The Power of Trust

As I sat on my couch the night before the start of our first clinical rotation, I began to truly appreciate the enormity of the transformation we endured through our first year of PT school. I believe I speak for the entire class when I say we entered into our respective clinics with a strong confidence in our clinical skills and decision-making: a stark contrast to our first days in the program.

Throughout the ortho module we continually heard, “You will know more than you think you do once you start your clinical.” Those were hard words to swallow with a squadron of nitpicky professors watching your every mobilization and listening to every syllable of your clinical explanations. The immensity of their expectations and the relentless nature of their questioning drove us to adopt the “clinical mindset.” Within this mindset, one exists in a state where every clinical decision is self-questioned, which in turn incites an eternal hunger to consume current EBP literature in order to fortify ones toolkit (of knowledge) for the arduous journey towards the mystical peaks of clinical perfection.

For my clinical rotation, I was placed at Aquatic Physical Therapy and Beyond in Raleigh, NC. Prior to the clinical I had little experience in the aquatic setting. (a half-day lecture/lab) Now, having completed my rotation I am a big proponent of aquatic rehab for a number of reasons:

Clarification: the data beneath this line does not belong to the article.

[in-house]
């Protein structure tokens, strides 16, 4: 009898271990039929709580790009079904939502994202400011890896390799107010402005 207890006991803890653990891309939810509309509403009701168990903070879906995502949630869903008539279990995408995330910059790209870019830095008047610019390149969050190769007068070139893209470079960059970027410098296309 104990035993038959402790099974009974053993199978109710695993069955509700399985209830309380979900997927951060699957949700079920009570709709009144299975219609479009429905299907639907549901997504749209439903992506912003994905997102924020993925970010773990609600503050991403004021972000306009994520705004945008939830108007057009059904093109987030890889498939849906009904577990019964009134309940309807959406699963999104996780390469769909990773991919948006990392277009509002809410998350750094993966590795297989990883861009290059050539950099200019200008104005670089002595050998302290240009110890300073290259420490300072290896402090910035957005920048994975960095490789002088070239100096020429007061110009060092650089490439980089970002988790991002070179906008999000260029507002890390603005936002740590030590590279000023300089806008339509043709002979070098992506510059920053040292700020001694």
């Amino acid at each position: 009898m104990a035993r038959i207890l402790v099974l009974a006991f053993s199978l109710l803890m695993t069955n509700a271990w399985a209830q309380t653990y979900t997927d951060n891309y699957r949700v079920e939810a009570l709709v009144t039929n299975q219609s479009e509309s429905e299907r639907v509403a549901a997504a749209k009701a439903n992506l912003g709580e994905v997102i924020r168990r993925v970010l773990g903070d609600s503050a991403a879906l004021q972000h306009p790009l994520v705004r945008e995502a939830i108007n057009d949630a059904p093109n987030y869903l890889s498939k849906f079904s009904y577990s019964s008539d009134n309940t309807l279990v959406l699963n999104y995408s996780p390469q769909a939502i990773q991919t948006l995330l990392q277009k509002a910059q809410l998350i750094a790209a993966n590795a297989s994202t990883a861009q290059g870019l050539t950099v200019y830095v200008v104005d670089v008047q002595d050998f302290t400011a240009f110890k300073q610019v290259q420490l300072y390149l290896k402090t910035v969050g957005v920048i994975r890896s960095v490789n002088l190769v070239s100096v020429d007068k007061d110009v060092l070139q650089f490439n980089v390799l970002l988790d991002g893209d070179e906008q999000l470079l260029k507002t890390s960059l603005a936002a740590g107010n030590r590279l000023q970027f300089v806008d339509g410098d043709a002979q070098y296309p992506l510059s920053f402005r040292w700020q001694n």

• It opens a world of pain free movement or at the least movement with less pain to patients with chronic pain conditions (severe OA, chronic LBP, CRPS). Often, pain leads to a sedentary life thus resulting in extreme deconditioning. The water facilitates the transition back into a more active lifestyle and allows for an individual to obtain a ‘foundational strength’ before transitioning to land based therapy.
  • It allows the post surgical populations (mainly LE) to return to ‘normal’ motion at a faster rate. I saw several patients post-ACL repair and a patient with a full patellar rupture repair begin to walk, jog, and perform functional movements (squats, lunges, etc.) at an earlier time than possible on land.
  • It builds confidence! Confidence is key to rehab, especially with individuals who fear movement or do not trust their ability to balance. The water creates a safe environment to rebuild and reshape their self-perceived capabilities and confidence.

Overall, the transition from classroom to clinical was a tad overwhelming to start between learning the clinic routine, documentation system, meeting new co-workers, and coming to the realization that I was working with real people (as opposed to a role playing classmate). The most enlightening part of the clinical experience was realizing the worth of my ability to build rapport with the person in front of me. Through school you gain a massive toolbox of clinical test and measures, you understand what questions to ask and what signs/symptoms to look for; however, the ability to connect at the human level is a skill that cannot be taught. Trust is the foundation of the therapeutic relationship; without it the path to rehabilitation becomes clouded. Never underestimate the therapeutic power of a strong, trustworthy relationship. To end this first post of 2017, I want to extend a warm welcome to the class of 2019! The class of 2018 looks forward to meet y’all and best of luck with your first year. There will be more to come on the wonders of our next module, Neuro!

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